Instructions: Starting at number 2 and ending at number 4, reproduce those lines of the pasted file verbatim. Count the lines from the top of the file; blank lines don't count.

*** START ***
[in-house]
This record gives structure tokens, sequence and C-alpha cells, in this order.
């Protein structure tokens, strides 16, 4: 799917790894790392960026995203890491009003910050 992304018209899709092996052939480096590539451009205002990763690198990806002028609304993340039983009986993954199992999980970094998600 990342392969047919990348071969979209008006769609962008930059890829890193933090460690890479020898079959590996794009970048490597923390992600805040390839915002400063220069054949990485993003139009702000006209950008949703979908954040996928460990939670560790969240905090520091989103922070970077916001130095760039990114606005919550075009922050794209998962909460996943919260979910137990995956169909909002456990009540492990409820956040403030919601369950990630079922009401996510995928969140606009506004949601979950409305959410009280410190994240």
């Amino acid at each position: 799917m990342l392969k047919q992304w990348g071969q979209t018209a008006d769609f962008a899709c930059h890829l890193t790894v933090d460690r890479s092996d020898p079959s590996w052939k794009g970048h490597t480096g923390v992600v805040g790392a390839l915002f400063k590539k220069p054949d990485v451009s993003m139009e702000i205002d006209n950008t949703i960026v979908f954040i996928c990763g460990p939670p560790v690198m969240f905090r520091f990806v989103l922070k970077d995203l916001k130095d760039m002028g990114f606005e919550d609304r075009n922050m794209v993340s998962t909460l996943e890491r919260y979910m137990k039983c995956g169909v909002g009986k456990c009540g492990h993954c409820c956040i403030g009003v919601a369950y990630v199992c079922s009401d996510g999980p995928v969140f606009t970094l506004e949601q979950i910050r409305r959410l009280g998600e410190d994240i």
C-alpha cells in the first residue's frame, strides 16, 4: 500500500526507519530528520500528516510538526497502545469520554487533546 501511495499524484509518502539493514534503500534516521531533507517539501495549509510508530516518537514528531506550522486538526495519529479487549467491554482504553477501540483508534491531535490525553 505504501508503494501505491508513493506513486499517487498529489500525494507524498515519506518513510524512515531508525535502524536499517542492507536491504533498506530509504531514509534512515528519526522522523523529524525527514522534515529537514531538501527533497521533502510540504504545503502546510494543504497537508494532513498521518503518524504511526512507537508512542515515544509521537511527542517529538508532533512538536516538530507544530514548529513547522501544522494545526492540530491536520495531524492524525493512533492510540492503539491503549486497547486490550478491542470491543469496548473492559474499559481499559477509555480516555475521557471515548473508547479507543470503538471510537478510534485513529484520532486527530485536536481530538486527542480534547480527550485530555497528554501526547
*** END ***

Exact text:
This record gives structure tokens, sequence and C-alpha cells, in this order.
């Protein structure tokens, strides 16, 4: 799917790894790392960026995203890491009003910050 992304018209899709092996052939480096590539451009205002990763690198990806002028609304993340039983009986993954199992999980970094998600 990342392969047919990348071969979209008006769609962008930059890829890193933090460690890479020898079959590996794009970048490597923390992600805040390839915002400063220069054949990485993003139009702000006209950008949703979908954040996928460990939670560790969240905090520091989103922070970077916001130095760039990114606005919550075009922050794209998962909460996943919260979910137990995956169909909002456990009540492990409820956040403030919601369950990630079922009401996510995928969140606009506004949601979950409305959410009280410190994240």
């Amino acid at each position: 799917m990342l392969k047919q992304w990348g071969q979209t018209a008006d769609f962008a899709c930059h890829l890193t790894v933090d460690r890479s092996d020898p079959s590996w052939k794009g970048h490597t480096g923390v992600v805040g790392a390839l915002f400063k590539k220069p054949d990485v451009s993003m139009e702000i205002d006209n950008t949703i960026v979908f954040i996928c990763g460990p939670p560790v690198m969240f905090r520091f990806v989103l922070k970077d995203l916001k130095d760039m002028g990114f606005e919550d609304r075009n922050m794209v993340s998962t909460l996943e890491r919260y979910m137990k039983c995956g169909v909002g009986k456990c009540g492990h993954c409820c956040i403030g009003v919601a369950y990630v199992c079922s009401d996510g999980p995928v969140f606009t970094l506004e949601q979950i910050r409305r959410l009280g998600e410190d994240i």